#ThreatenedSpecies of the Week – Darwinia polychroma (Harlequin Bell)

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Photo Credit: Andrew Brown, Department of Parks and Wildlife.

Darwinia polychroma is listed as Endangered under the Commonwealth Environment Protection and Biodiversity Conservation Act 1999 (EPBC Act) and as Declared Rare Flora under the Wildlife Conservation Act 1950.

The main identified threats to Harlequin Bell include loss and fragmentation of habitat; competition from weeds and grazing by feral rabbits. The main potential threats to Harlequin Bell include accidental destruction from road and railway maintenance; and trampling and grazing while sheep are being moved.

Darwinia polychroma also known as Harlequin Bell, is a dwarf shrub growing to 1.2 m tall with simple, keeled leaves 3 to 4 mm long and 1 mm wide. Bracts are broad and coloured green, red and yellow, and form a bell about 1–2 cm long containing several tubular flowers.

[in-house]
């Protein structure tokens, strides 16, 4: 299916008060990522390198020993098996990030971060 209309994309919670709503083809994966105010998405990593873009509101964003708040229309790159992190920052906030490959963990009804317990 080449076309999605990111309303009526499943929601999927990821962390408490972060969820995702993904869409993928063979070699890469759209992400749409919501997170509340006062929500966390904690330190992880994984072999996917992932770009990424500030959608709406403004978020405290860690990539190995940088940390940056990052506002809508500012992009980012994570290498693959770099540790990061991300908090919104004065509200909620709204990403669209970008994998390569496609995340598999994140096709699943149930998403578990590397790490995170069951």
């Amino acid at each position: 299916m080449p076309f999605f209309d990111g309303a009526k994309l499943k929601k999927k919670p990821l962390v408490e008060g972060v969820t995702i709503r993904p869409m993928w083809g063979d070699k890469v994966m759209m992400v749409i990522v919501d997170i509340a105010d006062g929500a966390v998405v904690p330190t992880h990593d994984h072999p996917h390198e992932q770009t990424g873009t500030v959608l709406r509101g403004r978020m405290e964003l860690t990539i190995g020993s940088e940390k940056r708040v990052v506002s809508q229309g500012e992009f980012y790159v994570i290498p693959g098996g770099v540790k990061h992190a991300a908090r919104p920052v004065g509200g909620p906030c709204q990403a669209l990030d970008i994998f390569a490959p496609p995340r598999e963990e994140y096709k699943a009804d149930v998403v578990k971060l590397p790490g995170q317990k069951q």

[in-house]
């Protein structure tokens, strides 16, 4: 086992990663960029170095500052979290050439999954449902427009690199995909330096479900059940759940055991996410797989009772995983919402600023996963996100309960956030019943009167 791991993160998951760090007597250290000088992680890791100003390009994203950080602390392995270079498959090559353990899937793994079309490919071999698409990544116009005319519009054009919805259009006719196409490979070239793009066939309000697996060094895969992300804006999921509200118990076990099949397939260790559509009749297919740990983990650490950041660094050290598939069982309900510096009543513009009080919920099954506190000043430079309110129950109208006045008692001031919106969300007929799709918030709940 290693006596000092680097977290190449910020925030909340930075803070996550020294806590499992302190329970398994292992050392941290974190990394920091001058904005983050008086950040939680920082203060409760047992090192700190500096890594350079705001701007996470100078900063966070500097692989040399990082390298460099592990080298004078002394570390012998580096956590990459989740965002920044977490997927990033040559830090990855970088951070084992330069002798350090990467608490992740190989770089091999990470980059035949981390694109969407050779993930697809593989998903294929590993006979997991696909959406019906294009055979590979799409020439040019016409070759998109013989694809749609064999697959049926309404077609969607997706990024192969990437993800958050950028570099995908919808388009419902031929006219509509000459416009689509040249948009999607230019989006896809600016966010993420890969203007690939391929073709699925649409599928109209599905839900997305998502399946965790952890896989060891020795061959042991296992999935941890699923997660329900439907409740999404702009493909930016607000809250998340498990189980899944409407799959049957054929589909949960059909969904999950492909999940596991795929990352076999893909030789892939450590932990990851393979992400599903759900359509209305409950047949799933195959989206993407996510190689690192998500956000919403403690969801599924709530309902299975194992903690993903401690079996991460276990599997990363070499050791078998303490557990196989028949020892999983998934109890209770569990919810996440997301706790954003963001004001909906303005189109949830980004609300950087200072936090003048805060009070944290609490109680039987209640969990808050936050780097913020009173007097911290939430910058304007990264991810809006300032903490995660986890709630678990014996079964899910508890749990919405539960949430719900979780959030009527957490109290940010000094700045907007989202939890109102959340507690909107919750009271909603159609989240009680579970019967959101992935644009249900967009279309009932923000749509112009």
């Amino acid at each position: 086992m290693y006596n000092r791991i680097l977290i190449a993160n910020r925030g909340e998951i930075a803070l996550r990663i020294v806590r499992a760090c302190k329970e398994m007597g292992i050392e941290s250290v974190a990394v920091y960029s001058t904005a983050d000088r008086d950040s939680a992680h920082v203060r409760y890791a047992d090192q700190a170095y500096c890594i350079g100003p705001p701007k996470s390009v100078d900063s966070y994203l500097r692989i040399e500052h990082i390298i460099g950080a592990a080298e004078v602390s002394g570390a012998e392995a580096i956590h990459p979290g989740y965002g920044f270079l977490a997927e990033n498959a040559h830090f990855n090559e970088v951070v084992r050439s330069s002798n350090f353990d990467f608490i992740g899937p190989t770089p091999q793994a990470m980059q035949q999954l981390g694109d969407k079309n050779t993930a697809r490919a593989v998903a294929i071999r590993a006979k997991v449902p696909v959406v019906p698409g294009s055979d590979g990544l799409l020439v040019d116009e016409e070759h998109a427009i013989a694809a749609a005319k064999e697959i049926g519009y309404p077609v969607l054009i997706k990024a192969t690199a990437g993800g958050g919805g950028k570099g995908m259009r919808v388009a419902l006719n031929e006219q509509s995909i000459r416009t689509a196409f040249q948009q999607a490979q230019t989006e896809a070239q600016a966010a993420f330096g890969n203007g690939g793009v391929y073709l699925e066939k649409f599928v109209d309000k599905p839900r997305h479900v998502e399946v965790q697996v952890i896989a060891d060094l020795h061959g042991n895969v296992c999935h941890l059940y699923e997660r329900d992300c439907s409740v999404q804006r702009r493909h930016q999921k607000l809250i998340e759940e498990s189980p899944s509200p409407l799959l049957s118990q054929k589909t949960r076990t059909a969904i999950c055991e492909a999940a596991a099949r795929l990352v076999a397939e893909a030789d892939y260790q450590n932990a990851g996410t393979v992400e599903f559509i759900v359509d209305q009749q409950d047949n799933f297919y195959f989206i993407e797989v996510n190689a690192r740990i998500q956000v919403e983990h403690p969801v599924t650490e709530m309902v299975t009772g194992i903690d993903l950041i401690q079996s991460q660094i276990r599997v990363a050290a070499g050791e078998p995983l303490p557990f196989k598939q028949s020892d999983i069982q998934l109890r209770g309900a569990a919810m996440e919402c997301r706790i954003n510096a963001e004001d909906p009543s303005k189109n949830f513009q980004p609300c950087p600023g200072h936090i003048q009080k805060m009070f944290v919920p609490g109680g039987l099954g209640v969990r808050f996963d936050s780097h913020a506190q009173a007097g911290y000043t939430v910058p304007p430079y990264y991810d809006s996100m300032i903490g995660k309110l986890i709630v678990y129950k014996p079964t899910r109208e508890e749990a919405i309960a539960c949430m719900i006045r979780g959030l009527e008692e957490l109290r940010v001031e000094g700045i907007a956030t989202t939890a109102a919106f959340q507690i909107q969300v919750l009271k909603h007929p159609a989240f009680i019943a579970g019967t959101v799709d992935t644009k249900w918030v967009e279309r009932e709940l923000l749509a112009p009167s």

Harlequin Bell is restricted to a 10 km range in the Carnamah area of WA. There are three known populations of the species, found mostly on road or railway reserves, with part of one population on private property. None of the known populations is protected in a conservation reserve.

This species occurs in open low scrub or shrubland with Melaleuca sp., Acacia ligulata, mallee (Eucalyptus sp.) and Exocarpos sp., on yellow loamy sand over laterite.

 

Darwinia polychroma was previously named Darwinia sp. Carnamah.

Information Source: Government of Australia, Department of Environment and Department of Parks and Wildlife Western Australia

 

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